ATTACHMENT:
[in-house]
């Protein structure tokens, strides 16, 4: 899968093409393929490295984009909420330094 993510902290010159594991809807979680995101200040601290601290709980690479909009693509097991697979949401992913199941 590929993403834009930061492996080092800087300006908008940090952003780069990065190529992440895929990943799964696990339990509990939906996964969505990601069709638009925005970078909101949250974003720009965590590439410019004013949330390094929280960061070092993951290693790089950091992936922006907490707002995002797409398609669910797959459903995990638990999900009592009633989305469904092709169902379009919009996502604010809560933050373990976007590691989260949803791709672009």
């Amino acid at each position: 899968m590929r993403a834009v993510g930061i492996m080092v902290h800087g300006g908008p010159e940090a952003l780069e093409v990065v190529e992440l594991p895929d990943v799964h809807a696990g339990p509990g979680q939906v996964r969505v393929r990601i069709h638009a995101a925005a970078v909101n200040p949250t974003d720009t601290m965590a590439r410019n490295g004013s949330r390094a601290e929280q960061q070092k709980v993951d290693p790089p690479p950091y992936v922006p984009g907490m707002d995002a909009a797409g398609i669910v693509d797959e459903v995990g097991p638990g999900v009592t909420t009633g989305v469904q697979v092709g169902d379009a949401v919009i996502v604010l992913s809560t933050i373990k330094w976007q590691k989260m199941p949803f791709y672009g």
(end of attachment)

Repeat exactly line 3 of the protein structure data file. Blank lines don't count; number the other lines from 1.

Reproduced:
């Amino acid at each position: 899968m590929r993403a834009v993510g930061i492996m080092v902290h800087g300006g908008p010159e940090a952003l780069e093409v990065v190529e992440l594991p895929d990943v799964h809807a696990g339990p509990g979680q939906v996964r969505v393929r990601i069709h638009a995101a925005a970078v909101n200040p949250t974003d720009t601290m965590a590439r410019n490295g004013s949330r390094a601290e929280q960061q070092k709980v993951d290693p790089p690479p950091y992936v922006p984009g907490m707002d995002a909009a797409g398609i669910v693509d797959e459903v995990g097991p638990g999900v009592t909420t009633g989305v469904q697979v092709g169902d379009a949401v919009i996502v604010l992913s809560t933050i373990k330094w976007q590691k989260m199941p949803f791709y672009g």